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Markets take a coronavirus battering

On a brutal morning at the markets, almost $370bn in market capitalisation was wiped off the benchmark Shanghai Composite index in the first day’s trading since the Lunar New Year holidays with investors feeling the effects of the rapidly spreading coronavirus. Commodity prices also slumped, while shipping stocks took a battering – Cosco’s main share price down by close to 10%.

Oil, iron ore, copper and soft commodities traded in Shanghai all posted sharp drops. Shanghai crude oil, Dalian iron ore and Shanghai copper all fell by their daily down limits.

While the stock exchange was open for business, most Chinese employees were not at work today, with Beijing extending the holidays through to February 10 in a bid to contain the virus. The total number of deaths in China rose to 361 as of Sunday, and the number of infections to 17,205. Government officials have not ruled out extending the holidays in China – the manufacturing centre of the world – further if the virus’s spread has not been contained come next weekend. The province of Hubei, where the coronavirus started, has already extended holidays through to February 13.

Morgan Stanley economists have estimated that the Lunar New Year holiday extension could hit January and February industrial production by as much as 5 to 8 percentage points.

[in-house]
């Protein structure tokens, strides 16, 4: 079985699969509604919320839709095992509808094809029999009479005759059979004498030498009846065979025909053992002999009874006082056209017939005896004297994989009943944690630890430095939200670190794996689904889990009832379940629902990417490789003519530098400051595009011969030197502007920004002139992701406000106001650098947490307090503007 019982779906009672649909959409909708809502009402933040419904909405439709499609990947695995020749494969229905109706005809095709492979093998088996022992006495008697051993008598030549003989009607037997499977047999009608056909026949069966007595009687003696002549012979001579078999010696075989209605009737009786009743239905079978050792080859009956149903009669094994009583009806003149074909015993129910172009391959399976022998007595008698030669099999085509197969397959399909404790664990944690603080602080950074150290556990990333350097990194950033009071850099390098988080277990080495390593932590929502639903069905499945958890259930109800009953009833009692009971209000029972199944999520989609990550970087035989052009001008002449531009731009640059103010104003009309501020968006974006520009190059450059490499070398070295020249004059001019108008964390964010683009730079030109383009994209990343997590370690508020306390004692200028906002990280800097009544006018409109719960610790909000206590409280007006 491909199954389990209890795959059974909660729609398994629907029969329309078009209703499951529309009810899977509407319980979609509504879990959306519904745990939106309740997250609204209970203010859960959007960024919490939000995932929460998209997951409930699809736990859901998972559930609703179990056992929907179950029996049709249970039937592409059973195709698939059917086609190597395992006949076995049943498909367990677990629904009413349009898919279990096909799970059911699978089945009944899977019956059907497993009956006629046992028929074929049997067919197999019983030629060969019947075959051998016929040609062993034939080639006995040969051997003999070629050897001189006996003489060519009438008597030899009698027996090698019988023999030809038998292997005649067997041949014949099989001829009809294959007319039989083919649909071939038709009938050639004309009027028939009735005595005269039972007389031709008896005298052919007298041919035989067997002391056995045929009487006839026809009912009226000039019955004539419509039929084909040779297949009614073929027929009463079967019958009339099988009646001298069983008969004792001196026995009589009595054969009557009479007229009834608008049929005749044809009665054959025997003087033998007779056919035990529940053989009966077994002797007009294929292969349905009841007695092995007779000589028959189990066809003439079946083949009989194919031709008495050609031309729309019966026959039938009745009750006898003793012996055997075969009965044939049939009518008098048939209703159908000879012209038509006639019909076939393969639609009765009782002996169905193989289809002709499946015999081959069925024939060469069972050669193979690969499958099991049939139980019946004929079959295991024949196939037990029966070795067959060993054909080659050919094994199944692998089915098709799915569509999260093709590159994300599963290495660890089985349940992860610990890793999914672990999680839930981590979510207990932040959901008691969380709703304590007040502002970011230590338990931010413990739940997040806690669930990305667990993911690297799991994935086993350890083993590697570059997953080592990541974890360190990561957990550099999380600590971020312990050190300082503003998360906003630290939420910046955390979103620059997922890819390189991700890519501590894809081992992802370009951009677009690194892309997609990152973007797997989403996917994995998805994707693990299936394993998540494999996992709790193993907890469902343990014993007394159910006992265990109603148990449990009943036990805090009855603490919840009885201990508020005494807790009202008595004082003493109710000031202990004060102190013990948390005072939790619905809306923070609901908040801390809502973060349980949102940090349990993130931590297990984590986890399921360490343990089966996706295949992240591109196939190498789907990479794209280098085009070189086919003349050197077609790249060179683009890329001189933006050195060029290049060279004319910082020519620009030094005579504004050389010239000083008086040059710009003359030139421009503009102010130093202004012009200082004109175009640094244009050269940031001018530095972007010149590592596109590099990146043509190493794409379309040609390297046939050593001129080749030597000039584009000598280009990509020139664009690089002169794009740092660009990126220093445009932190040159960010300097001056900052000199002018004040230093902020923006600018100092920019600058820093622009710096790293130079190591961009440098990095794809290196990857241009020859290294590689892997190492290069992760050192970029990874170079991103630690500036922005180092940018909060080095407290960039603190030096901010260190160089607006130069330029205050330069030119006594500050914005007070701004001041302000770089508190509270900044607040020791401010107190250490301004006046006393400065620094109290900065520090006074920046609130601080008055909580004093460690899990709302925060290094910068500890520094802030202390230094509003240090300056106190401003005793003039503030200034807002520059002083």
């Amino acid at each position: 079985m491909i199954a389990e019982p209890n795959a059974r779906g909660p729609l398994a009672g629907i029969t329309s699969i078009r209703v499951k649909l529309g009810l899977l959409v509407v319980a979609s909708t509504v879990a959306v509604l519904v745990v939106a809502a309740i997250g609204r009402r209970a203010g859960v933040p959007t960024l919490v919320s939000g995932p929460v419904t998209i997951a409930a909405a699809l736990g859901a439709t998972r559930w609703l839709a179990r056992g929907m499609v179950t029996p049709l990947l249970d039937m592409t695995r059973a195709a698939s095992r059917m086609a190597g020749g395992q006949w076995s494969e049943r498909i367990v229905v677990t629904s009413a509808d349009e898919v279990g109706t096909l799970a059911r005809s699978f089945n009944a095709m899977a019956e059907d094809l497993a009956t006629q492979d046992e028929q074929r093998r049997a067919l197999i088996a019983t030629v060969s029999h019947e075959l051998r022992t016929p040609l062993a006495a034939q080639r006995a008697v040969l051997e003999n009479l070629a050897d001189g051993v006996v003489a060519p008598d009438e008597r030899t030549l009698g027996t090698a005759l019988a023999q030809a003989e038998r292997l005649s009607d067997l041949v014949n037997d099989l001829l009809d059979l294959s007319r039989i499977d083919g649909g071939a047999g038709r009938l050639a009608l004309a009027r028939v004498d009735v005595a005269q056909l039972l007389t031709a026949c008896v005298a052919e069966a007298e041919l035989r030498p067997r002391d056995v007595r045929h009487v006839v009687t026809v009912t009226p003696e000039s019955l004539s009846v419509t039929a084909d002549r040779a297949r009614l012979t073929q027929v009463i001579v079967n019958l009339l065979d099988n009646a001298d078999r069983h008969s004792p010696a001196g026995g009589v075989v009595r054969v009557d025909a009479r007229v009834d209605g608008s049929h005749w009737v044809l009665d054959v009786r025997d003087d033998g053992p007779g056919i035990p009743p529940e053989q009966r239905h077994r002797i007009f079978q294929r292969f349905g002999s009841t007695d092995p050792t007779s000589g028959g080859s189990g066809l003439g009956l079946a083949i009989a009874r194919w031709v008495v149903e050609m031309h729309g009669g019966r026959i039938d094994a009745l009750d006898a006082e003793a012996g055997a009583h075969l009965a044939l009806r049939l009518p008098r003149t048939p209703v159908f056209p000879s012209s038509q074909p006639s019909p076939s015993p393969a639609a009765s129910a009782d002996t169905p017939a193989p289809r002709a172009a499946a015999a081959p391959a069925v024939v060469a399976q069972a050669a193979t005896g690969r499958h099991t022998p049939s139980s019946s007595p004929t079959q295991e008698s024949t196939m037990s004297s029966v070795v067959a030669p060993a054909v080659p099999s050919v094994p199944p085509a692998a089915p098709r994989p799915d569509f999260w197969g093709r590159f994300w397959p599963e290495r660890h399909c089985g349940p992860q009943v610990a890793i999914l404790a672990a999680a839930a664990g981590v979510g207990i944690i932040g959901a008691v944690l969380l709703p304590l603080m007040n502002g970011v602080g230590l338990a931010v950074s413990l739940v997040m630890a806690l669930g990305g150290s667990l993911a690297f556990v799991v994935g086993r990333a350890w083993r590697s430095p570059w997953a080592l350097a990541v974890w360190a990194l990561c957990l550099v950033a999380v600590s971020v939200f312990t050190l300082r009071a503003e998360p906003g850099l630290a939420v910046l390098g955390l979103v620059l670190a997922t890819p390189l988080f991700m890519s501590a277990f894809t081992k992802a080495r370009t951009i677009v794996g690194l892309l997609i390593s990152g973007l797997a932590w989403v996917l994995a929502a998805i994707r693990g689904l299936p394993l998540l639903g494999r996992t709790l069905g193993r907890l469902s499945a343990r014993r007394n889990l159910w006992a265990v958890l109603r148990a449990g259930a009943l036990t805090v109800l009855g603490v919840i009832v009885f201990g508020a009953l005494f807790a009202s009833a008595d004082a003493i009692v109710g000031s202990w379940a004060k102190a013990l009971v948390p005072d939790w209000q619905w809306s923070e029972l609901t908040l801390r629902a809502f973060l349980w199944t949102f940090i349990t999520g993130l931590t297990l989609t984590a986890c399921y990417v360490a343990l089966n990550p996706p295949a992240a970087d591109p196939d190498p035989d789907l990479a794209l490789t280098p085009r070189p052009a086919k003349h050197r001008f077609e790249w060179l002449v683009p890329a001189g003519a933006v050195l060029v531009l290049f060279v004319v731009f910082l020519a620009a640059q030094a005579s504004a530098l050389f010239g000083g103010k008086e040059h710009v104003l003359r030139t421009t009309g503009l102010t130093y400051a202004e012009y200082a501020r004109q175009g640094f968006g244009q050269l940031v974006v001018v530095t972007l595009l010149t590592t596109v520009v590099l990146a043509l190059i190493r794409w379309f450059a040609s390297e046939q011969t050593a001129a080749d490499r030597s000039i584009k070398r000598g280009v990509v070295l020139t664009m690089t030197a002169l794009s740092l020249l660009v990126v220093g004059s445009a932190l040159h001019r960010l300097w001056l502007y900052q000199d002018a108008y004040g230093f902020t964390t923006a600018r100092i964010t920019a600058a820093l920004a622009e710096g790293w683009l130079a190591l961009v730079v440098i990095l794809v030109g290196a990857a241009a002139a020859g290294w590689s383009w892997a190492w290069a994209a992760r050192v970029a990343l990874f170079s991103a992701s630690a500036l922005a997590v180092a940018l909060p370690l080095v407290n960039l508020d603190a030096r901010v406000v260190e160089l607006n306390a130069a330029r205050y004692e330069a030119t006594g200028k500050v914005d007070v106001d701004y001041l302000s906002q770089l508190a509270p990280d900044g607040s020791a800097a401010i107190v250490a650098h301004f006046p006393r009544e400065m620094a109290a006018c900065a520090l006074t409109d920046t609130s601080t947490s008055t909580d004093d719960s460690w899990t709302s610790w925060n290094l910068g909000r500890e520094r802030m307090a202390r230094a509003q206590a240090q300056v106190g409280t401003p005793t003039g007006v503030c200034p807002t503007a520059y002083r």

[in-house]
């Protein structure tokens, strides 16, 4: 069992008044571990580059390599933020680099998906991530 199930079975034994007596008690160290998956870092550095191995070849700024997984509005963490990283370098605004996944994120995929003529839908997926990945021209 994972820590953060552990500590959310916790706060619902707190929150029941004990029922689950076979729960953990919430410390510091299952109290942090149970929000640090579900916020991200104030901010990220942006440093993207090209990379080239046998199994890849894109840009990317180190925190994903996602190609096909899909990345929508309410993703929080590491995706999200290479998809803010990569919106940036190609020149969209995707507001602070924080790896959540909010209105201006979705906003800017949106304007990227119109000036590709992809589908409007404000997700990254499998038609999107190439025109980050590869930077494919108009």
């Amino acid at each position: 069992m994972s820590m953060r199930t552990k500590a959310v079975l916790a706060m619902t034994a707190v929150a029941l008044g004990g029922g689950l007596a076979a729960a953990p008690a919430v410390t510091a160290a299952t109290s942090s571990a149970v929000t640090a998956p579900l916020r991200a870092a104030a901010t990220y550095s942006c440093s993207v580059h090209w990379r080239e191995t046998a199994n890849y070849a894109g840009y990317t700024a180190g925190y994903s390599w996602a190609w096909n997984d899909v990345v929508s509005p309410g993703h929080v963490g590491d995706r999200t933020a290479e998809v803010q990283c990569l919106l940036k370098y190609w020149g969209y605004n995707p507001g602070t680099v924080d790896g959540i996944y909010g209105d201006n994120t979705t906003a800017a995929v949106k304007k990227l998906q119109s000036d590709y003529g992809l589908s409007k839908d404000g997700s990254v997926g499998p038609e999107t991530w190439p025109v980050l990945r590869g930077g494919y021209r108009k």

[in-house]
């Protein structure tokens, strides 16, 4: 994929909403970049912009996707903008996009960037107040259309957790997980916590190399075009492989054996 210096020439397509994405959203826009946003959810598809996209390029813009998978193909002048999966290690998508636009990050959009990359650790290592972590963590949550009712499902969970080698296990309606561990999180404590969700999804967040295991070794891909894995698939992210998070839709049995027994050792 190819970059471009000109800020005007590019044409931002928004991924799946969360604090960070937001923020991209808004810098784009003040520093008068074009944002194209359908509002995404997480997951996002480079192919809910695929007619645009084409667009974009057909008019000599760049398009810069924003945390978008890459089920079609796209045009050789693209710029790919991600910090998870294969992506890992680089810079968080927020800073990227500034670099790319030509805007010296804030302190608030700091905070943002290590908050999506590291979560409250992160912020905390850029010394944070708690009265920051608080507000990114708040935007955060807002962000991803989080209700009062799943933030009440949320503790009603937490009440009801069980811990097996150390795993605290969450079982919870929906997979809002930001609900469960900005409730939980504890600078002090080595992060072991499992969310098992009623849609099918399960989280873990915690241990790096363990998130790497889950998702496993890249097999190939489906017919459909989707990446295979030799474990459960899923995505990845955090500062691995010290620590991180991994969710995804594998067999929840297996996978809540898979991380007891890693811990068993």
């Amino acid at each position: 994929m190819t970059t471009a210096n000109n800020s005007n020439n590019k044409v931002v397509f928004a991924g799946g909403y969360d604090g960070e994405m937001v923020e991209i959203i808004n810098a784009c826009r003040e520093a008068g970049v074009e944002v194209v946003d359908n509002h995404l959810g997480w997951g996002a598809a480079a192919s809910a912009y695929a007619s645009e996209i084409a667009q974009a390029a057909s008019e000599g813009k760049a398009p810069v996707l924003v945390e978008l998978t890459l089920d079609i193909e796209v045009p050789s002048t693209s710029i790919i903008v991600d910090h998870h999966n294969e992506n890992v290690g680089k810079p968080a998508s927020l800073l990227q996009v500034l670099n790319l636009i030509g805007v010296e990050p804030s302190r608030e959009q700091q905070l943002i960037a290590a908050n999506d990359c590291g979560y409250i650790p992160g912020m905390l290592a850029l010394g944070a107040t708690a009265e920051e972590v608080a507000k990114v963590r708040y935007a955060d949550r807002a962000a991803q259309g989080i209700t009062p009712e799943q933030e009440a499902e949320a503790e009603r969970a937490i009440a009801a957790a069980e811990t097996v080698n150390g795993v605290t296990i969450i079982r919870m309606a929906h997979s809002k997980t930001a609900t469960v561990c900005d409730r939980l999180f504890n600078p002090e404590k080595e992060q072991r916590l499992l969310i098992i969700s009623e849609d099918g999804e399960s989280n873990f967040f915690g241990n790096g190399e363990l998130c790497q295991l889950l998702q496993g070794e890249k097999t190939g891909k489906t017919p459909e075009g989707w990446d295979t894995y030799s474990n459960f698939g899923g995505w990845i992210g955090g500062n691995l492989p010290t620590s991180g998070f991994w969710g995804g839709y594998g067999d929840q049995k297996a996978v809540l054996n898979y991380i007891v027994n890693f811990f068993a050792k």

Tanker shipping is braced for the worst from the health contagion as China is the world’s largest oil importer. Bloomberg is reporting that Chinese oil demand has dropped by about 3m barrels a day, or 20% of total consumption, thanks to the coronavirus, making it the largest demand shock the oil market has suffered since the global financial crisis of 2008 to 2009, and the most sudden since the September 11 attacks in the US in 2001.

Chinese refinery utilisation rates have been dropping over the past 10 days, limiting the need for crude oil imports.

“Dry bulk shipping remains heavily reliant upon robust Chinese imports and a prolonged shutdown of the Chinese economy is set to bring a significant slowdown of industrial production, which will inevitably deepen the seasonal slump that the dry bulk is currently stuck in. IMO2020 is also taking its toll,” BIMCO noted in a report.

On the liner trades, BIMCO suggested that a slowdown of Chinese manufacturing, induced by the virus, could lead to lesser container exports from China.

“Major carriers have already started to blank more sailings and the trend is expected to persist if the virus continues to spread,” BIMCO noted in a report published on Friday.

Law firm Reed Smith told shipping clients in a coronavirus advisory to anticipate delays as a consequence of the outbreak, arising out of scaled back operations at ports as increased quarantine measures are put in place. This may impact, among others, charter parties, bills of lading, shipbuilding contracts, and ship sale and purchase agreements.

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Sam Chambers

Starting out with the Informa Group in 2000 in Hong Kong, Sam Chambers became editor of Maritime Asia magazine as well as East Asia Editor for the world’s oldest newspaper, Lloyd’s List. In 2005 he pursued a freelance career and wrote for a variety of titles including taking on the role of Asia Editor at Seatrade magazine and China correspondent for Supply Chain Asia. His work has also appeared in The Economist, The New York Times, The Sunday Times and The International Herald Tribune.
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